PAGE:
11 February 2024 | Author/Destination: | Rubric: General Reading Time:  8 minutes

Cathdra Petri_at Saint Peter's Basilica in the Vatican © Ricardo André Frantz/cc-by-sa-3.0

Cathedra Petri at Saint Peter’s Basilica in the Vatican © Ricardo André Frantz/cc-by-sa-3.0

A cathedra is the raised throne of a bishop in the early Christian basilica. When used with this meaning, it may also be called the bishop’s throne. With time, the related term cathedral became synonymous with the “seat”, or principal church, of a bishopric. The word in modern languages derives from a normal Greek word kathédra, meaning “seat”, with no special religious connotations, and the Latin cathedra, specifically a chair with arms. It is a symbol of the bishop’s teaching authority in the Catholic Church, the Orthodox Church, and the Anglican Communion churches.   read more…

Theme Week Vatican City – St. Peter’s Basilica

29 December 2018 | Author/Destination: | Rubric: General, Architecture, UNESCO World Heritage Reading Time:  18 minutes

Tiber, Ponte Sant'Angelo and St. Peter's Basilica © Rabax63/cc-by-sa-4.0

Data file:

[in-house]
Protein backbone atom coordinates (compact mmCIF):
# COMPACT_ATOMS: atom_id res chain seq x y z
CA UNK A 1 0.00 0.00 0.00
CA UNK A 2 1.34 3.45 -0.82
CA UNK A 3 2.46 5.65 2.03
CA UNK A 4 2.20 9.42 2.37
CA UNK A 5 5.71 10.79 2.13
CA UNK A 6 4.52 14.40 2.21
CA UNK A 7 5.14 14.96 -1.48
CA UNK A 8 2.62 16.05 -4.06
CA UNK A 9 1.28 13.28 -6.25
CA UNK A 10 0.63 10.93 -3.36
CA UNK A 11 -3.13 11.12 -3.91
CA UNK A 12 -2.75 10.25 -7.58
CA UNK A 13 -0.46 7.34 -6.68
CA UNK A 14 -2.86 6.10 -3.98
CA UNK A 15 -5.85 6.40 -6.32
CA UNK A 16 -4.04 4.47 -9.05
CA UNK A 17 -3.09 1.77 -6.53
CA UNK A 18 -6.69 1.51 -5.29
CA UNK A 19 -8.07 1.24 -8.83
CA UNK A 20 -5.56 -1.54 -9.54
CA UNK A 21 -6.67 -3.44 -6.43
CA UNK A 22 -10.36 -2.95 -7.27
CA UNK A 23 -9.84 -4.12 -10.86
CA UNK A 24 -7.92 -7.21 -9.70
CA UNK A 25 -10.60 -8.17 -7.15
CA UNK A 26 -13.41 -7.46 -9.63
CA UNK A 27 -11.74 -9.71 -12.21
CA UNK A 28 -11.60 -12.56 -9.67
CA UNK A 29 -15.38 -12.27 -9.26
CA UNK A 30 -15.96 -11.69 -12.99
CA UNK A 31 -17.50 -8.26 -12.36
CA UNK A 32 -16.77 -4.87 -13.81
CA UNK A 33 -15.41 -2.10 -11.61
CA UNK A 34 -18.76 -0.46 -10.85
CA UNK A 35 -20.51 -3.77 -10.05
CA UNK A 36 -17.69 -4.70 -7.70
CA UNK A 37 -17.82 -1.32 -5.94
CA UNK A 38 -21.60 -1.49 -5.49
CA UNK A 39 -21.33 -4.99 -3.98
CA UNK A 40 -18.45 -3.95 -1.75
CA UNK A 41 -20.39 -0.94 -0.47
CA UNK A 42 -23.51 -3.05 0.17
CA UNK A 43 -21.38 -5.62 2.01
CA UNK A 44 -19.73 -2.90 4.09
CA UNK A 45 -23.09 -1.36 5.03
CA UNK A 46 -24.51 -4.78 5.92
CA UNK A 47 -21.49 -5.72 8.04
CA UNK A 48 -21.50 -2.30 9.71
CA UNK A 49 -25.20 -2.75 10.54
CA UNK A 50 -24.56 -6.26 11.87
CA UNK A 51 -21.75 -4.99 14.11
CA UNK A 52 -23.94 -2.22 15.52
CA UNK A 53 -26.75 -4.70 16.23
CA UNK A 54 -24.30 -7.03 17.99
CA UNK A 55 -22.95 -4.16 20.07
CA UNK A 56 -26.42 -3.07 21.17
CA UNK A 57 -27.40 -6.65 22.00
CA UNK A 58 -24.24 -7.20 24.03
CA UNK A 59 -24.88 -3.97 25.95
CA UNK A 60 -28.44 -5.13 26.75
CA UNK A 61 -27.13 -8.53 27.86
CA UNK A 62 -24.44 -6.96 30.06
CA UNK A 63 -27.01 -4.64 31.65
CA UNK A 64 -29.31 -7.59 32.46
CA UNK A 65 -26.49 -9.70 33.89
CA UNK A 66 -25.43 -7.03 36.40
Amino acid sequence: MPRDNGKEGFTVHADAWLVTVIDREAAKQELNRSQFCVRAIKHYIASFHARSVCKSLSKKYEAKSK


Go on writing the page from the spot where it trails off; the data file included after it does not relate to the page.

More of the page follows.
Tiber, Ponte Sant’Angelo and St. Peter’s Basilica © Rabax63/cc-by-sa-4.0

The Papal Basilica of St. Peter in the Vatican, or simply St. Peter’s Basilica, is an Italian Renaissance church in Vatican City, the papal enclave within the city of Rome. Designed principally by Donato Bramante, Michelangelo, Carlo Maderno and Gian Lorenzo Bernini, St. Peter’s is the most renowned work of Renaissance architecture and the largest church in the world. While it is neither the mother church of the Catholic Church nor the cathedral of the Diocese of Rome, St. Peter’s is regarded as one of the holiest Catholic shrines. It has been described as “holding a unique position in the Christian world” and as “the greatest of all churches of Christendom“.   read more…

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